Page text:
Nick Sirianni put a picture of a flower up in a recent meeting to show the team their roots are growing. They might be under the ground, buried from view, but things are happening in the soil. The analogy was an awkward one for a football coach to bring up, yet Sirianni’s point seemed to resonate in the locker room.
The Philadelphia Eagles need to embrace their new jobs as part-time botanists and rise from the dirt. Ten weeks remain in this downward-spiraling 2021 campaign, with a date with the winless Detroit Lions on the horizon in Week 8.
Sirianni started to lay down that flower foundation during the team’s first practice on Wednesday, October 27. His five core principles – compete, accountability, football IQ, fundamentals, connect – remain the fertilizer.
“This is what I said to the team today is that I said the results aren’t there right now, but what’s going on here is that there’s growth under the soil,” Sirianni told reporters. “I put a picture of a flower up, and it’s coming through the ground, and the roots are growing out. The roots are continuing to grow out. Everybody wants to see results. Shoot, nobody wants to see results more than us, right? We want to see results too.
“But it’s really important that the foundation is being built and that the roots are growing out. And the only way the roots grow out every single day and they grow stronger and they grow better is if we all water, we all fertilize, we all do our part, each individual, each individual coach, each individual player, everybody in the building, that we do our part to water to make sure that, when it does pop out, it really pops out and it grows.”
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Hurts Comments on ‘Productive Meeting’
Jalen Hurts has been the king of analogies since arriving in South Philly. Credit (or blame) Nick Saban for that cliched habit. You can’t fault the second-year quarterback for always bringing positivity to press conferences. It was no different coming off a 33-22 loss to the Las Vegas Raiders.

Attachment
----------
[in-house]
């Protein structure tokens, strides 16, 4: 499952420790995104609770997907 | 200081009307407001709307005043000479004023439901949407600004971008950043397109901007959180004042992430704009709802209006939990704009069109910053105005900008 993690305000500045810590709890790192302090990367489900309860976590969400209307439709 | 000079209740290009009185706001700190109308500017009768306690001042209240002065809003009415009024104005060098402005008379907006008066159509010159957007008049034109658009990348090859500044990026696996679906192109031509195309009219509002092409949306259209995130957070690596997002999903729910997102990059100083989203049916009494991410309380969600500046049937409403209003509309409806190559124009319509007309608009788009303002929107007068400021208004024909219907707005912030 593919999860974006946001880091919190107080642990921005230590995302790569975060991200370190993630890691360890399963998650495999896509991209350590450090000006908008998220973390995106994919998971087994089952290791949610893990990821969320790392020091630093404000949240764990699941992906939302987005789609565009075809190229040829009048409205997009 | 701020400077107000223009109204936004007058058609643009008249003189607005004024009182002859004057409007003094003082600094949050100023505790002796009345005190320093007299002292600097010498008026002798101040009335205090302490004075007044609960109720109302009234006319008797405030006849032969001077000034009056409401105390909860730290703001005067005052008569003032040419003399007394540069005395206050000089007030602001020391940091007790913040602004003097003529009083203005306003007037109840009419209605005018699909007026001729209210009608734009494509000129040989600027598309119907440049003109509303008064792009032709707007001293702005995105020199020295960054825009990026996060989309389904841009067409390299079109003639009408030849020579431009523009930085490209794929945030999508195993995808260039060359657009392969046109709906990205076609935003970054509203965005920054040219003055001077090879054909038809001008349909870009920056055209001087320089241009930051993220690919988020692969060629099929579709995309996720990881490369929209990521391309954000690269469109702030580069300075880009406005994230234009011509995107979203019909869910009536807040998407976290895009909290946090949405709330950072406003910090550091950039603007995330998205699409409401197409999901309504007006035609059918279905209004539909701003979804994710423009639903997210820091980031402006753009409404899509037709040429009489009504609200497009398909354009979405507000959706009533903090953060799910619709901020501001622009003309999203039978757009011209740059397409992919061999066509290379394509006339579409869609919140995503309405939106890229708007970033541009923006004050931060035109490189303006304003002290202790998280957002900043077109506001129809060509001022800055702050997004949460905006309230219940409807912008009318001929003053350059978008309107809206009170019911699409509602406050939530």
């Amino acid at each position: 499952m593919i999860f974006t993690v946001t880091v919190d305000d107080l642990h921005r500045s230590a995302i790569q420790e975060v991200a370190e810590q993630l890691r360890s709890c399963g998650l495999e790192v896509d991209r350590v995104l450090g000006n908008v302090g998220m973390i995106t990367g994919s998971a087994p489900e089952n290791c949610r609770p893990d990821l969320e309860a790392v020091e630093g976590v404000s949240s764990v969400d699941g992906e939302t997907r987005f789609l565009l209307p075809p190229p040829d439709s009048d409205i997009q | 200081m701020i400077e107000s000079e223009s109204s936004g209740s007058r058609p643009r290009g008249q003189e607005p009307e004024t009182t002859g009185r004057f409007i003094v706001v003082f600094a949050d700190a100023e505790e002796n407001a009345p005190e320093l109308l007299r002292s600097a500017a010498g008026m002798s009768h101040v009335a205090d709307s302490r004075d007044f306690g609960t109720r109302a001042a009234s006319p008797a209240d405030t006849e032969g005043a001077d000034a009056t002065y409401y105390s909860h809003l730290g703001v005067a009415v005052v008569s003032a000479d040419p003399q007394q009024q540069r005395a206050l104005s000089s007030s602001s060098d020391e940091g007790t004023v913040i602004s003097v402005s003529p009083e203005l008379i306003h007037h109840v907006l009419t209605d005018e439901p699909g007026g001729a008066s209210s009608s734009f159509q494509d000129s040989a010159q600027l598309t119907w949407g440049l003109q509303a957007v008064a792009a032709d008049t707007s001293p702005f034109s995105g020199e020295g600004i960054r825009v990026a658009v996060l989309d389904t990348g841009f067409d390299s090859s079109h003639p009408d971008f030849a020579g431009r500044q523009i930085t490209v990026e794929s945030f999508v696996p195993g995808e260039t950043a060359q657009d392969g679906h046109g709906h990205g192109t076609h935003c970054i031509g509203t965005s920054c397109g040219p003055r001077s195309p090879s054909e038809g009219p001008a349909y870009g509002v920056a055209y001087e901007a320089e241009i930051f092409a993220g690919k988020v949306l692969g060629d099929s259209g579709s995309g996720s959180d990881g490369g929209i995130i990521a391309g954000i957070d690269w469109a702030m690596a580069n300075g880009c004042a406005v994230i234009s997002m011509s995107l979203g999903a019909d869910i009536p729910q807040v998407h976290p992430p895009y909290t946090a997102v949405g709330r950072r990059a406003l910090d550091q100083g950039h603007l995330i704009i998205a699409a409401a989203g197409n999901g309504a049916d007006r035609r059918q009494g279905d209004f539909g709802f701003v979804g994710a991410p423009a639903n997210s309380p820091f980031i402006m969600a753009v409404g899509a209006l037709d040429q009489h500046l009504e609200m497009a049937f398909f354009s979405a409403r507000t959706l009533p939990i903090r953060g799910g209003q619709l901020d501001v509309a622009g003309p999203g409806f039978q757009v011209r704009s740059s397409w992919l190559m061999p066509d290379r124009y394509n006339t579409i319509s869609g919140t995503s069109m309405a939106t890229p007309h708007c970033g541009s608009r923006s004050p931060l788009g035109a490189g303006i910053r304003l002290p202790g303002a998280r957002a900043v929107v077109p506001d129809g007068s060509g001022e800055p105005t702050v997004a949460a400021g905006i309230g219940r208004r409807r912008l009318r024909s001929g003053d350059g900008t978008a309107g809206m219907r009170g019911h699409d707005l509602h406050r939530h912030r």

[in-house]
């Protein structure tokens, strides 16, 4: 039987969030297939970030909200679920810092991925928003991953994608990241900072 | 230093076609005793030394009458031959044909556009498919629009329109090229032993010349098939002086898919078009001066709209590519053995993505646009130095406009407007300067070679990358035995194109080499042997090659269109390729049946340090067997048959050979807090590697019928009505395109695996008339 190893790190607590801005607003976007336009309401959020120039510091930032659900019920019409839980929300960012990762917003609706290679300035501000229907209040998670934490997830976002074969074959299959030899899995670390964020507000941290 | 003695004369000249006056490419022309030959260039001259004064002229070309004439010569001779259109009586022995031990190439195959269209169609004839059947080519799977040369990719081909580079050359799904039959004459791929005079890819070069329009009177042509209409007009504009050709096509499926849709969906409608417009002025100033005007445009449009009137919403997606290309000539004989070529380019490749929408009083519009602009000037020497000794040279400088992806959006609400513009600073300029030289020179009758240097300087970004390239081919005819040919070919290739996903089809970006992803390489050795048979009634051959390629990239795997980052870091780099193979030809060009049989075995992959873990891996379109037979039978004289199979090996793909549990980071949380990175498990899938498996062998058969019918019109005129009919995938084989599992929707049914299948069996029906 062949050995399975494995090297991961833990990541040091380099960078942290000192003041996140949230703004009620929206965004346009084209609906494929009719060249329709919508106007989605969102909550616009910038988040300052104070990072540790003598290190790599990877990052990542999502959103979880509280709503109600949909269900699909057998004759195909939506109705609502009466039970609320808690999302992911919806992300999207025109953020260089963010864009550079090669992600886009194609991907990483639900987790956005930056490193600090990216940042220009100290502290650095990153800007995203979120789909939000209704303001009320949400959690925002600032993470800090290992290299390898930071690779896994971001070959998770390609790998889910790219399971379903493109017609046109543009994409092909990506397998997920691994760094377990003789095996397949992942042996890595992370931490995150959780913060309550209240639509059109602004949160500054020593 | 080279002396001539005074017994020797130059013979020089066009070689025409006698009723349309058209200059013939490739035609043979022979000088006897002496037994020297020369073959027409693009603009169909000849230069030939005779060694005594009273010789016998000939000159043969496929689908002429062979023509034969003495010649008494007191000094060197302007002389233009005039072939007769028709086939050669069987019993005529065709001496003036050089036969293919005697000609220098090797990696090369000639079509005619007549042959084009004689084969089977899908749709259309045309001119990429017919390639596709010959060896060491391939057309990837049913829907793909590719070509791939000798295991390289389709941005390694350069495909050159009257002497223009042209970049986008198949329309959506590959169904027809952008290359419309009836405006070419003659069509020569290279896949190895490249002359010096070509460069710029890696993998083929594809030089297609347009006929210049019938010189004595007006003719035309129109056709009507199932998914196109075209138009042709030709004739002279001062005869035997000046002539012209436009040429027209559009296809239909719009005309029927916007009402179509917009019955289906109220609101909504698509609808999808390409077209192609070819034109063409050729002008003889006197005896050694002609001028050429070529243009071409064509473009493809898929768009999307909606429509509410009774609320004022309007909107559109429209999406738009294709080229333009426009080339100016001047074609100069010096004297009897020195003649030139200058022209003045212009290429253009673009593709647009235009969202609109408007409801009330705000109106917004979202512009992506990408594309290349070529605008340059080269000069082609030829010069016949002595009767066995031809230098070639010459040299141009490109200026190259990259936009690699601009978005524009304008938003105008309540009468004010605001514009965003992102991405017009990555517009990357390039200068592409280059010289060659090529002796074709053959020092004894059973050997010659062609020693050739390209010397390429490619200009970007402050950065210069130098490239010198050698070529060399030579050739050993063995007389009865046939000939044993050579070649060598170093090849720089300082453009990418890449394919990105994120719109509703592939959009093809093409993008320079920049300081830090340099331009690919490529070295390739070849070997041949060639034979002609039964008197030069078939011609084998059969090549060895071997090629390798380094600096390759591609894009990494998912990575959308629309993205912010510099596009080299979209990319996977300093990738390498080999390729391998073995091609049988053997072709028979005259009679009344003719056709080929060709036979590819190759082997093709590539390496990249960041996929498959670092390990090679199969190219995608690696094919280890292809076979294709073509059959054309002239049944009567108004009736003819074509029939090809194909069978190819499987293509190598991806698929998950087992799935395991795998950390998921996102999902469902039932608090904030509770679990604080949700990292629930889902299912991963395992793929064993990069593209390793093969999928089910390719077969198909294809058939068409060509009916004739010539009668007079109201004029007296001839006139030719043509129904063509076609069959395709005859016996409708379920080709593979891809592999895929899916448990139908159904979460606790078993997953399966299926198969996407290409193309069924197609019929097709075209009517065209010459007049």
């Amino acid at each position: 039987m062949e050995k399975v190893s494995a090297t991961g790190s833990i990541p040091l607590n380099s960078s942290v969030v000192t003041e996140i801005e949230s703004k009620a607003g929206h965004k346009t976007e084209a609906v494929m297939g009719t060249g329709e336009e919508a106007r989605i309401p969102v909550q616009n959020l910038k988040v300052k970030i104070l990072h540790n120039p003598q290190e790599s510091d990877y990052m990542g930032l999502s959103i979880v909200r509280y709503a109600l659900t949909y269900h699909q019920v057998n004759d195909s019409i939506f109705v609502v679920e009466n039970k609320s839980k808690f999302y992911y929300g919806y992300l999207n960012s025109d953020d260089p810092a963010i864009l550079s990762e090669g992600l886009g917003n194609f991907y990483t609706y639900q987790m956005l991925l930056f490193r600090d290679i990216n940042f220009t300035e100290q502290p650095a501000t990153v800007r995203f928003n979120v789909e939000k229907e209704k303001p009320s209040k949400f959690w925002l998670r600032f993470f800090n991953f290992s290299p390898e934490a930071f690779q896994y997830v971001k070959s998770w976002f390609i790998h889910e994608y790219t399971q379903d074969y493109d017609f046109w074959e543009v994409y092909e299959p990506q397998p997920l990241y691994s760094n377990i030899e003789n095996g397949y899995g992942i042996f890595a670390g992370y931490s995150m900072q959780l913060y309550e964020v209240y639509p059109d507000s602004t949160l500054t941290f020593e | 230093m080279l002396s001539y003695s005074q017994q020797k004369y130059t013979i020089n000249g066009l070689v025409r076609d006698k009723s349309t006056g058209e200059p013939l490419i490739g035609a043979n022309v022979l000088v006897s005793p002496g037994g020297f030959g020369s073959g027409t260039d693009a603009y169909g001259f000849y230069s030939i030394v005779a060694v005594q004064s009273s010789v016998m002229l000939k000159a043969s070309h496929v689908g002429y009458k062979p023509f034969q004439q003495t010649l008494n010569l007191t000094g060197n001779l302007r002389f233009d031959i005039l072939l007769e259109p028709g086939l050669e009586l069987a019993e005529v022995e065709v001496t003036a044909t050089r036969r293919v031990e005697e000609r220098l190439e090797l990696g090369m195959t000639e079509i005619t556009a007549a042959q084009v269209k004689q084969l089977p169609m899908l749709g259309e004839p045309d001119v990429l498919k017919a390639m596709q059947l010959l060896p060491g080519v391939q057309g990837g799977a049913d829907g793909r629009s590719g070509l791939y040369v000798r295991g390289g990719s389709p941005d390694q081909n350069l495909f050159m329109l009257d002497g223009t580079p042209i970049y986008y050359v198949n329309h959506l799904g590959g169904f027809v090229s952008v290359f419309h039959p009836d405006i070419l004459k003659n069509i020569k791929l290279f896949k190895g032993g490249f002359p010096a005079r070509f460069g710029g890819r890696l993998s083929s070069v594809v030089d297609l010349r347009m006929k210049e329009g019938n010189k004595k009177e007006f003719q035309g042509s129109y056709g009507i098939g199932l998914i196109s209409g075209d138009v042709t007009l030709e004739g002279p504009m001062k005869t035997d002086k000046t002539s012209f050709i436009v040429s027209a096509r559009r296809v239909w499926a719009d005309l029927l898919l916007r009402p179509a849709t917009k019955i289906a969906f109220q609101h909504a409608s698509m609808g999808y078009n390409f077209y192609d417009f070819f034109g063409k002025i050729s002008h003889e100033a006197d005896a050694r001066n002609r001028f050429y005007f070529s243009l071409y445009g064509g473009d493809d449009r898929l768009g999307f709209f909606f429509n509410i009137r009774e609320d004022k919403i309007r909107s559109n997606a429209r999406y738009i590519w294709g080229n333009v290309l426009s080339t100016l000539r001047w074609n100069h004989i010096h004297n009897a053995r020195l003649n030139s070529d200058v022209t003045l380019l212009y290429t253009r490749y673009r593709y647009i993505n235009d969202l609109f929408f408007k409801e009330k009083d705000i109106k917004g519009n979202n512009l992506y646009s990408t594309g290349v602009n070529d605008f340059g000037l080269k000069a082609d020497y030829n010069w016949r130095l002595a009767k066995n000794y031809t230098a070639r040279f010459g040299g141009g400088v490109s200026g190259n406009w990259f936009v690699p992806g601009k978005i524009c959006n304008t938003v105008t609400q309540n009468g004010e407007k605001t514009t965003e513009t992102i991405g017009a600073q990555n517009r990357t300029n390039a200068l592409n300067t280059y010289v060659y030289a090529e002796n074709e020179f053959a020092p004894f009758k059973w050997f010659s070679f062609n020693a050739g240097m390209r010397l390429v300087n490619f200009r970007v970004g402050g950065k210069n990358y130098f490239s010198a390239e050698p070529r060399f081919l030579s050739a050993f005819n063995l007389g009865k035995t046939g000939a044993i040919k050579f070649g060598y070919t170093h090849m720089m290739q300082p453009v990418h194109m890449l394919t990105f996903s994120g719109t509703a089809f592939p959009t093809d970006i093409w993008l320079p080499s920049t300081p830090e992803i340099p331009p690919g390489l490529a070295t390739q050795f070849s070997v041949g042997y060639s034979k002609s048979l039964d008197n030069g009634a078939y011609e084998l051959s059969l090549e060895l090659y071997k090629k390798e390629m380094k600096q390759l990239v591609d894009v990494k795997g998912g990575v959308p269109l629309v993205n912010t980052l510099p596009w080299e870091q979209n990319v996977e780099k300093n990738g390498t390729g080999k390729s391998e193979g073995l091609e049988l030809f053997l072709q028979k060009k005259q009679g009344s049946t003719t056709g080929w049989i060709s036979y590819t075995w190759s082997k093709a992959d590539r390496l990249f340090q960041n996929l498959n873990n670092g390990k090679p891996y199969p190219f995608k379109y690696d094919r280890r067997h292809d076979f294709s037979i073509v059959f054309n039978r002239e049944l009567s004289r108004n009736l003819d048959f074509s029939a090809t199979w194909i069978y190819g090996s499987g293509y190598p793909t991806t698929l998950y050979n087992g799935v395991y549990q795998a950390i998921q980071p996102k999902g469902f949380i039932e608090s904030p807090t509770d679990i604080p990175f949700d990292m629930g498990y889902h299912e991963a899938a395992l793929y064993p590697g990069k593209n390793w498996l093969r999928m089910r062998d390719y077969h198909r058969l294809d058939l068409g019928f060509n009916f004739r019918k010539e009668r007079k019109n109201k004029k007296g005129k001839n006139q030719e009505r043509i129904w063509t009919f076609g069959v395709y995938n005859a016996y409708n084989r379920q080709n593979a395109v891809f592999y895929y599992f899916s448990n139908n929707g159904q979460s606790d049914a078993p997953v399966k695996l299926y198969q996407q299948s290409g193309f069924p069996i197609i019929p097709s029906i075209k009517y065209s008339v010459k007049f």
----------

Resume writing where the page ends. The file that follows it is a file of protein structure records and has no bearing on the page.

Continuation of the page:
“We had a very productive team meeting today,” Hurts told reporters. “We’re right there. It’s all self-inflicted things that have stopped us and, really, we’ve stopped ourselves in a lot of these situations. So we just have to overcome it and stop beating ourselves.”
The confident 23-year-old wasn’t afraid to elaborate on Sirianni’s root-driven message. It’s flower season in Philadelphia.
“Coach, he voiced himself, he voiced his opinion,” Hurts said. “I believe that we just want to build, you know it’s time. Why not now? Why not now? For us, as a football team, why not go take that [next] step? I believe we have everything here that we need.”
Darius Slay Talks Detroit Reunion
Darius Slay spent seven seasons with the Detroit Lions after going 36th overall in 2013. He tallied 19 of his 22 career interceptions there. He appeared to have hard feelings on the way out the door, specifically between Slay and former coach Matt Patricia who clashed horns publicly. But the three-time Pro Bowler denied any animosity, maybe because Patricia was fired.
“Nah, it was great how it ended because, like I said, the situation was what it was,” Slay said. “But I’m here now [in Philly], ready to work, glad I’m here, and trying to do the best I can to help this team.”
Slay was sent to the Eagles in exchange for a third-rounder and fifth-rounder in 2020. He thanked the Lions’ organizations for drafting him, including former general manager Martin Mayhew and the Motor City football fans.
“That’s like my second home,” Slay said. “I got a lot of family there, built a lot of good relationships. Appreciate the fans there.”